Written by Luke Chang & Kevin Ortego

Many of the imaging tutorials throughout this course will use open data from the Pinel Localizer task.

The Pinel Localizer task was designed to probe several different types of basic cognitive processes, such as visual perception, finger tapping, language, and math. Several of the tasks are cued by reading text on the screen (i.e., visual modality) and also by hearing auditory instructions (i.e., auditory modality). The trials are randomized across conditions and have been optimized to maximize efficiency for a rapid event related design. There are 100 trials in total over a 5-minute scanning session. Read the original paper for more specific details about the task and the dataset paper.

This dataset is well suited for these tutorials as it is (a) publicly available to anyone in the world, (b) relatively small (only about 5min), and (c) provides many options to create different types of contrasts.

There are a total of 94 subjects available, but we will primarily only be working with a smaller subset of about 15.

Though the data is being shared on the OSF website, we recommend downloading it from our g-node repository as we have fixed a few issues with BIDS formatting and have also performed preprocessing using fmriprep.

In this notebook, we will walk through how to access the datset using DataLad. Note, that the entire dataset is fairly large (~42gb), but the tutorials will mostly only be working with a small portion of the data (5.8gb), so there is no need to download the entire thing. If you are taking the Psych60 course at Dartmouth, we have already made the data available on the jupyterhub server.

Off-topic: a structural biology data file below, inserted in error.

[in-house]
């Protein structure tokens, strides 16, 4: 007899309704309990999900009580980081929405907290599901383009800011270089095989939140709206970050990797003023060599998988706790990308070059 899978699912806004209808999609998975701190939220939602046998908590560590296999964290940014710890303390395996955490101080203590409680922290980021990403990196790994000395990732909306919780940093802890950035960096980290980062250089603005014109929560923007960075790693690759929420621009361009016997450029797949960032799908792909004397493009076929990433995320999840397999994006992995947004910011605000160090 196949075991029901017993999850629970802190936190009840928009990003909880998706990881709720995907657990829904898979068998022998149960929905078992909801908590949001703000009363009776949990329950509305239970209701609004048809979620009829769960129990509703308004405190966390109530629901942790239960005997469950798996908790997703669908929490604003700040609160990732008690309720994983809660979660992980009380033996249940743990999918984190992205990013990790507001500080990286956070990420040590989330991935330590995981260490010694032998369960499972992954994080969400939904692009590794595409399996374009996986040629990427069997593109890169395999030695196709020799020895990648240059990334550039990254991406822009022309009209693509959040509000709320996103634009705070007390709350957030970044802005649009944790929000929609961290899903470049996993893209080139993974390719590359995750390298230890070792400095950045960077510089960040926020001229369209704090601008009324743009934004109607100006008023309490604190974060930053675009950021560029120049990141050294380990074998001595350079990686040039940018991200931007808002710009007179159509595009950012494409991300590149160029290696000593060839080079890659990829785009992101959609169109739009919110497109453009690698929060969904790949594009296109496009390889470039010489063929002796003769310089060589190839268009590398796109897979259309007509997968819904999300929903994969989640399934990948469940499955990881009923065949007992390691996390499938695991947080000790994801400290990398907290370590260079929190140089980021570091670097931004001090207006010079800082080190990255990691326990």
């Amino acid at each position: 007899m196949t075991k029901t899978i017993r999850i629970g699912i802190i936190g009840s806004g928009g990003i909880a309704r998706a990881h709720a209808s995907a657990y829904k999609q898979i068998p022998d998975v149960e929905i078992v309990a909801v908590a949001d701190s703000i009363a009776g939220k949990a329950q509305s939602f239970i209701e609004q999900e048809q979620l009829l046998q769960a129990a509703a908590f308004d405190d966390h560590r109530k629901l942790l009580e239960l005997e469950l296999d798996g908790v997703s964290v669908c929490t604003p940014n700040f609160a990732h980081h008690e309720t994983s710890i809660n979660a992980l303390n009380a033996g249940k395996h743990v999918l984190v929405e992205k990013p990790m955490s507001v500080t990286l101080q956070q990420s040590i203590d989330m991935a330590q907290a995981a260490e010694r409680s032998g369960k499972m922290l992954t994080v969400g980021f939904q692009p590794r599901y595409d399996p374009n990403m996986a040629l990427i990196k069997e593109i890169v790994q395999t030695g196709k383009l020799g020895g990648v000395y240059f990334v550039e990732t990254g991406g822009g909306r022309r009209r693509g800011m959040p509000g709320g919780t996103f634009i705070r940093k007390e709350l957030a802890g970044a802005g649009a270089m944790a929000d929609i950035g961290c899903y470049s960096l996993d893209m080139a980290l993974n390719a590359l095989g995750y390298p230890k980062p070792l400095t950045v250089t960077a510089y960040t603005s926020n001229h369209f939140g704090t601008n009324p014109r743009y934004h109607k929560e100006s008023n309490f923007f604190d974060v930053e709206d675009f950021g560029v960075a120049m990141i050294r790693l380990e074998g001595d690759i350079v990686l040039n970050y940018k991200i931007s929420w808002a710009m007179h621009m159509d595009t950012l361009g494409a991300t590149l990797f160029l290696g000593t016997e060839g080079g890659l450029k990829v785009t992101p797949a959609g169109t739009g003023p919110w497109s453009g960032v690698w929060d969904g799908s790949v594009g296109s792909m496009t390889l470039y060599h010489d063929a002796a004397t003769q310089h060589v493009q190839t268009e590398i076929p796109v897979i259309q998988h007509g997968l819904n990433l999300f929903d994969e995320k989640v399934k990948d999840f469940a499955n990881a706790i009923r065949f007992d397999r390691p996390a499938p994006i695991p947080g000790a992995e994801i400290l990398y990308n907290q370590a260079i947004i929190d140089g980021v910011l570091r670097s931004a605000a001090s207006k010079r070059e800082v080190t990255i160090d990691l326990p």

The easist way to access the data is using DataLad, which is an open source version control system for data built on top of git-annex. Think of it like git for data. It provides a handy command line interface for downloading data, tracking changes, and sharing it with others.

While DataLad offers a number of useful features for working with datasets, there are three in particular that we think make it worth the effort to install for this course.

1. Cloning a DataLad Repository can be completed with a single line of code datalad clone <repository> and provides the full directory structure in the form of symbolic links. This allows you to explore all of the files in the dataset, without having to download the entire dataset at once.

2. Specific files can be easily downloaded using datalad get <filename>, and files can be removed from your computer at any time using datalad drop <filename>. As these datasets are large, this will allow you to only work with the data that you need for a specific tutorial and you can drop the rest when you are done with it.

3. All of the DataLad commands can be run within Python using the datalad python api.

We will only be covering a few basic DataLad functions to get and drop data. We encourage the interested reader to read the very comprehensive DataLad User Handbook for more details and troubleshooting.